# How to draw symmetrical parts of a circle

Let's consider the following simple case:

V = 1/2*(x^2 + y^2) + x^2*y - 1/3*y^3;
h = 0.3;

S1 = ContourPlot[V, {x, -2, 2}, {y, -2, 2}, Contours -> {h},
ContourShading -> False, ContourStyle -> {Darker[Green], Thick},
PlotPoints -> 100, PerformanceGoal :> "Speed", AspectRatio -> 1];
S2 = ContourPlot[x^2 + y^2, {x, -2, 2}, {y, -2, 2}, Contours -> {rad},
ContourShading -> False, ContourStyle -> {Blue, Thick, Dashed},
PlotPoints -> 100, PerformanceGoal :> "Speed", AspectRatio -> 1];
P0 = Show[{S1, S2}, FrameLabel -> {"x", "y"}, RotateLabel -> False,
FrameStyle -> Directive[FontSize -> 20, FontFamily -> "Helvetica"],
PlotRange -> 1.5, ImageSize -> 550]


which gives

We see, that the blue dashed circle intersects the green contour at the three openings (exits). I would like to draw the symmetrical parts of the circle inside these exits. By the term symmetrical, I mean with reverse curvature. I added by hand and with red color in the plot the symmetrical parts.

Any ideas how to obtain this?

EDIT

A copy of the above code (in version 9) can be found here:code.

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@Anon See my edit where I provide a copy of the code in version 9. – Vaggelis_Z Nov 10 '13 at 11:04
You're aware that plotting the contour of $x^2+y^2$ at $\mathrm{rad}$ results in a circle of radius $\sqrt{\mathrm{rad}}$, I hope? – Rahul Nov 10 '13 at 11:17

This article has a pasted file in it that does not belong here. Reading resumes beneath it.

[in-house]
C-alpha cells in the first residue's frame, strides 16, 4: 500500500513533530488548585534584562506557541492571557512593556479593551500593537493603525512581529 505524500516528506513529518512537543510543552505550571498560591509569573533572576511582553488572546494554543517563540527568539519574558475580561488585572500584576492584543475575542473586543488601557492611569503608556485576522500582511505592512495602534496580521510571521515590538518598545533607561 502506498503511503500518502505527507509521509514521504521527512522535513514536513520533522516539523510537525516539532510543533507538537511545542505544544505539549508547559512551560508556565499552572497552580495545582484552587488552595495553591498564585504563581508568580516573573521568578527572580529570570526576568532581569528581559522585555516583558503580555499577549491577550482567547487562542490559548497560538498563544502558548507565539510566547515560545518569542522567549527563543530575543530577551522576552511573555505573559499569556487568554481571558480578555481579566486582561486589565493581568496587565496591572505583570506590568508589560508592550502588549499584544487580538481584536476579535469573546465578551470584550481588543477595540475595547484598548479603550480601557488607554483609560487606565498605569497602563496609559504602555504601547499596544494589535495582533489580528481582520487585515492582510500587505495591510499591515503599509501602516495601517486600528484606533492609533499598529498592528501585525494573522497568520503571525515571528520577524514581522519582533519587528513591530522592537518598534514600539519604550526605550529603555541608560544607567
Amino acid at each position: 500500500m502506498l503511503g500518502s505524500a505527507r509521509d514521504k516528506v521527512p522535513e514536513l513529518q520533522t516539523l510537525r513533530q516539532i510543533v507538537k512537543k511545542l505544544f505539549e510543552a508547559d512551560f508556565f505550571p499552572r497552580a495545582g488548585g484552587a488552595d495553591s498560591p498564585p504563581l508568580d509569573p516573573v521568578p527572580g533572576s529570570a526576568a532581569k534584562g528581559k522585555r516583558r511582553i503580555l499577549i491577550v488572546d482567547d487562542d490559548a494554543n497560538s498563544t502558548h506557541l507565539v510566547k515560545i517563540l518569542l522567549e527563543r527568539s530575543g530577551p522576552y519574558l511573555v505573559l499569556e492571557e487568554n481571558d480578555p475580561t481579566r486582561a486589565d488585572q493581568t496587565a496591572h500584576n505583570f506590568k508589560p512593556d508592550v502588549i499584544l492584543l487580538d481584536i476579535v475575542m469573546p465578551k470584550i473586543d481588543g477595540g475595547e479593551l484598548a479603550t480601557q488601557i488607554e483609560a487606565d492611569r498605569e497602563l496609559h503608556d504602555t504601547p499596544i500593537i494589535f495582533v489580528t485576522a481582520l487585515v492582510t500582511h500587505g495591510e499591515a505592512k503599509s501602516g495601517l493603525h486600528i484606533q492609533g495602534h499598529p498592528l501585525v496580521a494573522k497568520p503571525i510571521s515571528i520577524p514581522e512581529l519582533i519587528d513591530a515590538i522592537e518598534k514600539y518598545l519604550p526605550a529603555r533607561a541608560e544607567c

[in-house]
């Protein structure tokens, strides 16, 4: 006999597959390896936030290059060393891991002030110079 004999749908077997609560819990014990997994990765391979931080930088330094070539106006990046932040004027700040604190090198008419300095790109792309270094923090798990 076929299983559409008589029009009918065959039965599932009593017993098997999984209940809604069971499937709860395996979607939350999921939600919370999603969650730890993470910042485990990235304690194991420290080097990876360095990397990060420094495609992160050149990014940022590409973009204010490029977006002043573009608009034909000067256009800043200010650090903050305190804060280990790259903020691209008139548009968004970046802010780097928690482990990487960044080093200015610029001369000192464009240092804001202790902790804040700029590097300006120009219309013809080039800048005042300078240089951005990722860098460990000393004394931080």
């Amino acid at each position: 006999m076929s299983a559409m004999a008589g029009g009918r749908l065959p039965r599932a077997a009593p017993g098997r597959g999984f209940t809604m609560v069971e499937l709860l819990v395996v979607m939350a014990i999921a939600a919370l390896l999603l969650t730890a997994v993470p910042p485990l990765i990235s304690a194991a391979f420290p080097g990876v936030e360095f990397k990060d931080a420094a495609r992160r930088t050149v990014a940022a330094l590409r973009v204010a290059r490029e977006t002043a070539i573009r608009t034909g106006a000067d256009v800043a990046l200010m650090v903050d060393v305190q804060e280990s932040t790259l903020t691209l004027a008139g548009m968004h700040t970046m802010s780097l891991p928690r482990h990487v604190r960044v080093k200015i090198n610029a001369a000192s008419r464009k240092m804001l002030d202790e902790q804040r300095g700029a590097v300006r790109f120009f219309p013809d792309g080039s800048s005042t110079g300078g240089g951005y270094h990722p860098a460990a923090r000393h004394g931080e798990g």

@Anon This file was created in version 9.0.0 and works fine in v 6.0.0, v 7.0.1 and v 8.0.0 and with some modifications (removing the PerformanceGoal option) also in v 5.2.0! So, it should work in v 9.0.1. – Vaggelis_Z Nov 10 '13 at 11:17
@RahulNarain Perfectly aware! – Vaggelis_Z Nov 10 '13 at 11:19
Sorry, I had to restart the kernel. I have already given the question a +1 because I thought it was well written btw. – C. E. Nov 10 '13 at 11:20

First we need to find the intersection points. It's more convenient to find them as angles around the circle, rather than $(x,y)$ coordinates, otherwise we might not be sure what order they're in.

r = Sqrt[rad];
angles = θ /. Solve[{(V /. {x -> r Cos[θ], y -> r Sin[θ]}) == h, 0 <= θ < 2 π}, θ]


{1.32755, 1.81404, 3.42195, 3.90843, 5.51634, 6.00283}

By inspection we see that the arcs we want are from the first to the second, then the third to the fourth, and the fifth to the sixth point. With a little geometry, we can define a function to draw the reflected arc between any two points on a circle.

reflectedArc[{x_, y_}, r_, {θ1_, θ2_}] :=
Circle[{x, y} + r {Cos[θ1] + Cos[θ2], Sin[θ1] + Sin[θ2]}, r, {π + θ1, π + θ2}]